CONGRATULATIONS to Tony Hawkins for calling it like it is.
The Indigenisation regulatons are most certainly “racist and backward” and deserve to be likened to apartheid laws in South Africa.
Indigenisation minister Saviour Kasukuwere walked out of a conference at the Rainbow Towers because of sentiments expressed that he took exception to, we are told by the Sunday Mail.
Why is it okay for Kasukuwere to call opponents of his scheme “racist” but then demonstrates pique when the same is said of him?
If he can’t stand the heat he should stay out of the kitchen. Did he not read what Zanu PF loyalist Gideon Gono said about his warped proposals? That they were racist and harmful to the economy? We never thought we would concur so heartily with the Reserve Bank governor but he was 100% right on this one.
South Africa has black empowerment enabling laws in place. But their measures are largely the product of national consensus. They are only too aware that investors have a choice where to go. Zanu PF is oblivious to that reality. Kasukuwere said it was “shocking” that there were still “some elements in society who were blatantly racist” –– just because they believe his regulations are damaging to the economy and detrimental to investment. Isn’t that just about what everybody thinks?
Zanu PF’s habit of calling anybody who opposes them “racist” needs to be challenged. Hawkins is one of the country’s leading economists and knows what he is talking about. Kasukuwere evidently doesn’t.
What was not reported in the Sunday Mail was Kasukuwere arriving two hours late for the conference and then taking a seat at the back of the room so he could undertake his obviously stage-managed walk-out. Businessmen who had been waiting to hear his address were evicted to make room for the minister and his delegation.
It had all the hallmarks of an orchestrated event.
The game was given away by AAG secretary-general Tafadzwa Musarara who said his members walked out “in solidarity with the minister”. Musarara left before presenting his paper we are told.
That’s a pity because his paper was very amusing. It was headed “Empowerment, my divine rights restored”.
Evidently we have another Louis XIV in our midst! It would be unfair to draw attention to his spelling of indigenous. But we must challenge his claim that “sadza is indigenous and hence it has no name”. Has he not heard of maize that has its origins in Central America?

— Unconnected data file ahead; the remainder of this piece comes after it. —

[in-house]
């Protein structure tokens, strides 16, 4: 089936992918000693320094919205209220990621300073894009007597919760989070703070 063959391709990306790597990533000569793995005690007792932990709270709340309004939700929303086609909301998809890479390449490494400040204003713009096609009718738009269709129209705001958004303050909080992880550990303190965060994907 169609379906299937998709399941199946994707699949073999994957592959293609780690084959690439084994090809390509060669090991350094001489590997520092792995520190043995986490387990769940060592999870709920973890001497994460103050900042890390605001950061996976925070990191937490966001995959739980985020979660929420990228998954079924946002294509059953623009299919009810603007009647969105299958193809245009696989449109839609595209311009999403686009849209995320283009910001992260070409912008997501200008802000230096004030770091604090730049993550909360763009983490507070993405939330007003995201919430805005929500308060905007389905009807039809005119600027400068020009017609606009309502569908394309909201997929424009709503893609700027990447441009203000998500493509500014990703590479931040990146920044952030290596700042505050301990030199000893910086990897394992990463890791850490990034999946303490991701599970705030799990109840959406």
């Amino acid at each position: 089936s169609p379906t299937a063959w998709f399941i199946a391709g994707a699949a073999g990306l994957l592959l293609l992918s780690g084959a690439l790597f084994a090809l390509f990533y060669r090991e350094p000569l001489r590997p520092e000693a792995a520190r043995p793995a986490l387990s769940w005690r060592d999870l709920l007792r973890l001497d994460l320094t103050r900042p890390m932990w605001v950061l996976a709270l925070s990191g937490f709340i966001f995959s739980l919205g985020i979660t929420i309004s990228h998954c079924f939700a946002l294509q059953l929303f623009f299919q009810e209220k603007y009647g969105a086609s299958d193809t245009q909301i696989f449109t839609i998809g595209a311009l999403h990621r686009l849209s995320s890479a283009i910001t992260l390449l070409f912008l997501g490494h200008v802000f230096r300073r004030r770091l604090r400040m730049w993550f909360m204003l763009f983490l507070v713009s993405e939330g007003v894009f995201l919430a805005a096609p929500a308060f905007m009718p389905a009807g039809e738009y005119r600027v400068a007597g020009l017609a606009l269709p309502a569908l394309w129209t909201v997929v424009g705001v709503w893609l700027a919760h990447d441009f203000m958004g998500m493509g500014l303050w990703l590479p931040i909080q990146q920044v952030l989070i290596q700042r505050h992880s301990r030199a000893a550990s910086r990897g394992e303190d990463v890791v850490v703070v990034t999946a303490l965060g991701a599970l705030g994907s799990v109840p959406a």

“We have mangos, cats, peaches and others that have remained classified exotic,” he claimed.
We also have dimwits who remain classified as daft. We note that Musarara’s claim that “blacks are the indigenous people of Africa” neatly airbrushed the San and Khoi from the picture.
What is not spelt out in this debate is the self-appointed role of Sadc in preventing Zanu PF from destroying the economy. That’s why they instigated the inter-party talks in the first place.
Now we have a minister who is determined to behave like a school-yard bully brandishing policies that are bound to jeopardise investment and reconstruction.
Just watch this tragedy unfold. It’s another Zanu PF own goal just as the green shoots of recovery were visible.
We wish to congratulate the Zimbabwe Union of Journalists for successfully hosting the second congress of the Federation of African Journalists. At least they put their differences aside and hosted journalists from across the continent.
What caught our attention were Webster Shamu’s attempts to mislead the visiting journalists.
He told them during a reception hosted by his ministry that journalists should not be arrested for telling the truth.
“No journalist should be arrested for telling the truth,” Shamu said on Sunday.
He forgot to explain to the visitors that it is Zanu PF ministers who decide whether a newspaper is telling the truth. Under the Criminal Law (Codification and Reform) Act a journalist can be arrested for criticising the president. Ordinary citizens can be prosecuted under the same law for making remarks about the president in the back of a kombi!
Zimbabwe is ranked among the worst violators of press freedom on the continent.
Perhaps this could have been the perfect platform for Shamu to give an update on progress regarding the abolition of Aippa and licensing of newspapers and radio stations.
We also congratulate the Sunday Mail for telling the truth about the state of the education sector in the country. The paper ran a feature highlighting the plight of pupils and teachers at Marongwe Primary School in Mt Darwin.
The “school” is made up of nine blocks of wooden poles which are thatched with grass, the paper reported.
Under the headline “School or refugee camp?” pupils at the school and teachers are quoted expressing their anger at the failure by authorities to build a proper school for them.
“It seems as if we are trapped,” said Takesure Gatsi, a Grade six pupil. “We cannot learn well but we cannot leave the school because it is the nearest we have. Other schools are so far away that going there is simply a waste of time.”
Edgar Gumbo, the deputy headmaster, weighed in: “We have to keep an eye each time on the kids to ensure that the mischievous ones do not light up the school. But our major problems come during the rainy season. We literally have to close the school because the thatching grass will be leaking water into the ‘classroom’.”
The paper also quoted Dickson Mafios, MP for Mt Darwin, lamenting the conditions at the “school” and calling on the donor community to assist.
“It pains me that children are learning in these structures,” Mafios said.